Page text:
The HSE provides a free planning template for small builders, which can be found here: https://www.hse.gov.uk/construction/areyou/builder.htm   

Tips for keeping small builders and visitors safe onsite

1. Tool safety check 

It's essential to plan and check the list of correct tools for the job in advance and ensure they're damage free and fit for purpose before starting a new job. Replace old work tools to minimise the risk of injuries and strains such as carpal tunnel syndrome and will help protect hands and joints from vibration-related injuries. These steps will also save valuable time and interruptions to work and minimise the risk of accidents.

2. Take the necessary PPE 

All workers (and visitors) should wear the required PPE to reduce exposure to various workplace hazards. Common PPEs include goggles, helmets, gloves, ear defenders or plugs, appropriate boots, high visibility vests, and protective suits.

3. Minimise working from heights

As the HSE data shows, falling from a height is the largest cause of construction workplace deaths. Identify ways to avoid this, such as using a cherry picker to move tools or materials and professionally installed scaffolding. Ladders should only be used in low-risk areas when other options are inappropriate.

4. Store tools safely 

Ensure that tools are safely put away and all electrical equipment, such as lights and power tools, are unplugged from the mains. Not only will this prevent tools from getting damaged it will also reduce the risk of injury to workers.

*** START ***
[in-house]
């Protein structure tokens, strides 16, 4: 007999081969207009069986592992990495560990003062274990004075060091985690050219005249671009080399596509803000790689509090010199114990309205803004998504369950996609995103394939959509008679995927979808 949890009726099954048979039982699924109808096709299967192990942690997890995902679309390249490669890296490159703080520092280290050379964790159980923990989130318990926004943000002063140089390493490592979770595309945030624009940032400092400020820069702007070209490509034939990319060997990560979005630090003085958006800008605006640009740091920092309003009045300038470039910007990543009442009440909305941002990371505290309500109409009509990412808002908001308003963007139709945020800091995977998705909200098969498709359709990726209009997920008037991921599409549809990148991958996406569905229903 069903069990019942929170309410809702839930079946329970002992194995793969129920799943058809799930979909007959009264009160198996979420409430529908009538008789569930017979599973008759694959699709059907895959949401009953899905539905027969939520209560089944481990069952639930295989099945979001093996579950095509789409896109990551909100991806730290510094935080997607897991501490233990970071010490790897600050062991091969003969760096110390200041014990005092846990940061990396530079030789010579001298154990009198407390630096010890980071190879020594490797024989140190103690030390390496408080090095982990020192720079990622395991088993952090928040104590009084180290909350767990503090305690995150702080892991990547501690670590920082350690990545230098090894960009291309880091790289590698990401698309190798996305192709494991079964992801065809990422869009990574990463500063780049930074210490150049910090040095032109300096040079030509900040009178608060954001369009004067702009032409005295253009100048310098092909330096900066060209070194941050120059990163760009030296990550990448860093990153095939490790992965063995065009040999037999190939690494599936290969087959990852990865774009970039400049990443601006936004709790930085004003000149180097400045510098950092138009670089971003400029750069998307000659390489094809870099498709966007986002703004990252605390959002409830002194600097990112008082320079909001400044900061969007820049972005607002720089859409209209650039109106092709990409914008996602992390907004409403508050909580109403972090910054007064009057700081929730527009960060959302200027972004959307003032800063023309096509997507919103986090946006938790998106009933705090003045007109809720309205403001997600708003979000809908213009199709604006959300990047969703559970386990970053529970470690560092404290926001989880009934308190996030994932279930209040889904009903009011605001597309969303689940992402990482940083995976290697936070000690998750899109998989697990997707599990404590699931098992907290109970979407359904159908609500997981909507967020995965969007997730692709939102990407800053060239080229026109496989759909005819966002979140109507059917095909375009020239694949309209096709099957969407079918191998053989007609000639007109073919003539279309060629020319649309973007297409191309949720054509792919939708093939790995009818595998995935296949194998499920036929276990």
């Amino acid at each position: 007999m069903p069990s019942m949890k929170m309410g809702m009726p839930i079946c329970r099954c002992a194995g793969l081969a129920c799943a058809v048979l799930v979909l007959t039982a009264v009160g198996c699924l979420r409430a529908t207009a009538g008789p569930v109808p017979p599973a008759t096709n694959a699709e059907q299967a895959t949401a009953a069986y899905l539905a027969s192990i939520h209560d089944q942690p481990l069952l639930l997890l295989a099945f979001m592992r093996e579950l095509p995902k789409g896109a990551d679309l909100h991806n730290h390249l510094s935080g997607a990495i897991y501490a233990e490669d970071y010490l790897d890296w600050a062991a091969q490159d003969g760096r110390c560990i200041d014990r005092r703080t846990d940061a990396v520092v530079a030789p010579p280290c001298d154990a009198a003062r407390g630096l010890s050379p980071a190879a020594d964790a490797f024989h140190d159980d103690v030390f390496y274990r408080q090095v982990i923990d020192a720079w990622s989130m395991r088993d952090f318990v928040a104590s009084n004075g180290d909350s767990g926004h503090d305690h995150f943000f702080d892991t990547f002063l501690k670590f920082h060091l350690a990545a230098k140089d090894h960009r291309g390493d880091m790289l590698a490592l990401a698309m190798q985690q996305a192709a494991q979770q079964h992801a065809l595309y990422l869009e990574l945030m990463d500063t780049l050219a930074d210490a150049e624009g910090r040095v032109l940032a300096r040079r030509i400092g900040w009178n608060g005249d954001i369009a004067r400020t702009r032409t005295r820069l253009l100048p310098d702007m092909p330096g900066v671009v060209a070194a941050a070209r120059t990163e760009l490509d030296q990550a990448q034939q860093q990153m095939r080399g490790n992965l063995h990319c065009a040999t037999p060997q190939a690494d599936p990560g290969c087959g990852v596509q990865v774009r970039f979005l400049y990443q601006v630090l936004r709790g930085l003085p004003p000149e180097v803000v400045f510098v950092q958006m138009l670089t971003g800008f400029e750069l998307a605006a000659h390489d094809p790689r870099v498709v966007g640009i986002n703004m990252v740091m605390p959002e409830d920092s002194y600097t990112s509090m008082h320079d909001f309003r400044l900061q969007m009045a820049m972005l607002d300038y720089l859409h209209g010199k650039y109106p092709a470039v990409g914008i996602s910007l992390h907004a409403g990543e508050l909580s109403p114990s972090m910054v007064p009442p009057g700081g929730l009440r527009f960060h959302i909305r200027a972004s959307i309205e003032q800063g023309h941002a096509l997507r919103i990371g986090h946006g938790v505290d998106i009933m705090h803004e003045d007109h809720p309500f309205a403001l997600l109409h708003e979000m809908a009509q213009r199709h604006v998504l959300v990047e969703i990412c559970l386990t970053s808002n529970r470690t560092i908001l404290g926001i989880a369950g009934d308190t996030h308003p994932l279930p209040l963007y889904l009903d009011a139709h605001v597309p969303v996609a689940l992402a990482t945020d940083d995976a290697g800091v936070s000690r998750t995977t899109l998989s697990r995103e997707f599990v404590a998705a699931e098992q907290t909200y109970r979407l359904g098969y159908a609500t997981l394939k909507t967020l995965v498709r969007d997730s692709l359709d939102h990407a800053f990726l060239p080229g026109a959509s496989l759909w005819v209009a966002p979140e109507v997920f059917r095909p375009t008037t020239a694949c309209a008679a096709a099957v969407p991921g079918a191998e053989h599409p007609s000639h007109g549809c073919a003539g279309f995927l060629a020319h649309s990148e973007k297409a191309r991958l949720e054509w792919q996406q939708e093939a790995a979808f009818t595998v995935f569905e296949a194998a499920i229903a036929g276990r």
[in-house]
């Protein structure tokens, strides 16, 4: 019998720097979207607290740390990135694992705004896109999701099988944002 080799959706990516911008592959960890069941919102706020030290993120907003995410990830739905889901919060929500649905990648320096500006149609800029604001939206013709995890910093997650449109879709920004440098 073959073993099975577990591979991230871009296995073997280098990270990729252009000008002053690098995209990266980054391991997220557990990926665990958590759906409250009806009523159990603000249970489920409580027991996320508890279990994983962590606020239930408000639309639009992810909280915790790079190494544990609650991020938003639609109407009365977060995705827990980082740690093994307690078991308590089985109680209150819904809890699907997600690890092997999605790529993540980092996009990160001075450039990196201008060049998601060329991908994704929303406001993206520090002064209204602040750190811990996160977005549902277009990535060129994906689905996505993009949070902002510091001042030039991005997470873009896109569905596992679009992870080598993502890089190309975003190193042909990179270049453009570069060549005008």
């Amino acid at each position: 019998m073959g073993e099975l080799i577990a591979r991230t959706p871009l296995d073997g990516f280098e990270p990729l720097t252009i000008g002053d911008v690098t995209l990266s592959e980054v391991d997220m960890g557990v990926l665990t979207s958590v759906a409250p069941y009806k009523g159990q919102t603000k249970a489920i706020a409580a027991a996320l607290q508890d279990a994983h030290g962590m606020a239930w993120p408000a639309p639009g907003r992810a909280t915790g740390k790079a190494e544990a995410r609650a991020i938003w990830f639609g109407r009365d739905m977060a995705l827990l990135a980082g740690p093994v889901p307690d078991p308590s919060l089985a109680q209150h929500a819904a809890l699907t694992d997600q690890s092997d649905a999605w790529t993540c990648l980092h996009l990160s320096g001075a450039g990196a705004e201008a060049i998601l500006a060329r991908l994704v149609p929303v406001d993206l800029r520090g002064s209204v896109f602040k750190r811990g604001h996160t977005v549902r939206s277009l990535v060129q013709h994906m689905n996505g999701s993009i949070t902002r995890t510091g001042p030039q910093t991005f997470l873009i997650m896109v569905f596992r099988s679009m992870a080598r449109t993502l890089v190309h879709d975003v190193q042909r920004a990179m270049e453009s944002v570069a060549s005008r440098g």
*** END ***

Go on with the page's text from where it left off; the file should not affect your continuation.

5. Use the right equipment for the task 

Often, accidents occur due to the misuse of a tool or equipment. Avoid using makeshift tools. Instead, use the correct tool to do the job quicker and safer. 

6. Avoid manual handling where possible 

Lifting and carrying heavy things is a big cause of injury on building sites, so try to use trolleys or trucks to move objects. If possible, plan to get materials delivered as close to the site as possible.

If there is no choice but to lift items manually, follow HSE advice regarding bending only at the knees rather than at the back and invest in a back brace to provide additional support.

7. Keep site tidy 

Ensure that building waste, dust, and sharp objects such as loose nails are not cleared from the site as soon as possible. Clear the construction area, especially if you work in a domestic setting, to prevent injury to the residents, such as slips and trips.

Trade Direct is authorised and regulated by the Financial Conduct Authority. The company is a leading UK independent broker providing a wide range of policies to tradesmen and construction workers.

This note is not intended to give legal or financial advice, and, accordingly, it should not be relied upon for such or regarded as a comprehensive statement of the law and/or market practice in this area. In preparing this note we have relied on information sourced from third parties and we make no claims as to the completeness or accuracy of the information contained herein. You should not act upon information in this bulletin nor determine not to act, without first seeking specific legal and/or specialist advice. We and our officers, employees or agents shall not be responsible for any loss whatsoever arising from the recipient’s reliance upon any information we provide herein and exclude liability for the content to fullest extent permitted by law.